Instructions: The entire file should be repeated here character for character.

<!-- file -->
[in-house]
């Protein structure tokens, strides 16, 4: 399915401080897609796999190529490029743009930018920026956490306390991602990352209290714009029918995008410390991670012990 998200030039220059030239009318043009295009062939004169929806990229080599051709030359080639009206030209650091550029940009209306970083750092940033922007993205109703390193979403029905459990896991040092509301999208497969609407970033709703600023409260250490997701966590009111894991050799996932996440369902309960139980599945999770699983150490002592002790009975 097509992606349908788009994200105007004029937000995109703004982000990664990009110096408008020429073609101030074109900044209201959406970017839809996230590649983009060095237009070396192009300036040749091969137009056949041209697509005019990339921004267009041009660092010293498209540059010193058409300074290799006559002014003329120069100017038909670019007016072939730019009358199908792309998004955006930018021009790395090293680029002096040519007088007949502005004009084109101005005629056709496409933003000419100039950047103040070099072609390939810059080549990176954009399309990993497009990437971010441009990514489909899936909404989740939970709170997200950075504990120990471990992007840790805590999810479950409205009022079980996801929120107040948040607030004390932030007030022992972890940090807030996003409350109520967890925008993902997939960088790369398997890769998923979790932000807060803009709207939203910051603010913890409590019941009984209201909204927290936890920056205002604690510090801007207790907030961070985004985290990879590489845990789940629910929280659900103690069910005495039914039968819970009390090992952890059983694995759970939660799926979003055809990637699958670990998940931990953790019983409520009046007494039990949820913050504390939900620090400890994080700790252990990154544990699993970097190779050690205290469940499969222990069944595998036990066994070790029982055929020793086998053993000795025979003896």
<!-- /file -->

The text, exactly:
[in-house]
């Protein structure tokens, strides 16, 4: 399915401080897609796999190529490029743009930018920026956490306390991602990352209290714009029918995008410390991670012990 998200030039220059030239009318043009295009062939004169929806990229080599051709030359080639009206030209650091550029940009209306970083750092940033922007993205109703390193979403029905459990896991040092509301999208497969609407970033709703600023409260250490997701966590009111894991050799996932996440369902309960139980599945999770699983150490002592002790009975 097509992606349908788009994200105007004029937000995109703004982000990664990009110096408008020429073609101030074109900044209201959406970017839809996230590649983009060095237009070396192009300036040749091969137009056949041209697509005019990339921004267009041009660092010293498209540059010193058409300074290799006559002014003329120069100017038909670019007016072939730019009358199908792309998004955006930018021009790395090293680029002096040519007088007949502005004009084109101005005629056709496409933003000419100039950047103040070099072609390939810059080549990176954009399309990993497009990437971010441009990514489909899936909404989740939970709170997200950075504990120990471990992007840790805590999810479950409205009022079980996801929120107040948040607030004390932030007030022992972890940090807030996003409350109520967890925008993902997939960088790369398997890769998923979790932000807060803009709207939203910051603010913890409590019941009984209201909204927290936890920056205002604690510090801007207790907030961070985004985290990879590489845990789940629910929280659900103690069910005495039914039968819970009390090992952890059983694995759970939660799926979003055809990637699958670990998940931990953790019983409520009046007494039990949820913050504390939900620090400890994080700790252990990154544990699993970097190779050690205290469940499969222990069944595998036990066994070790029982055929020793086998053993000795025979003896």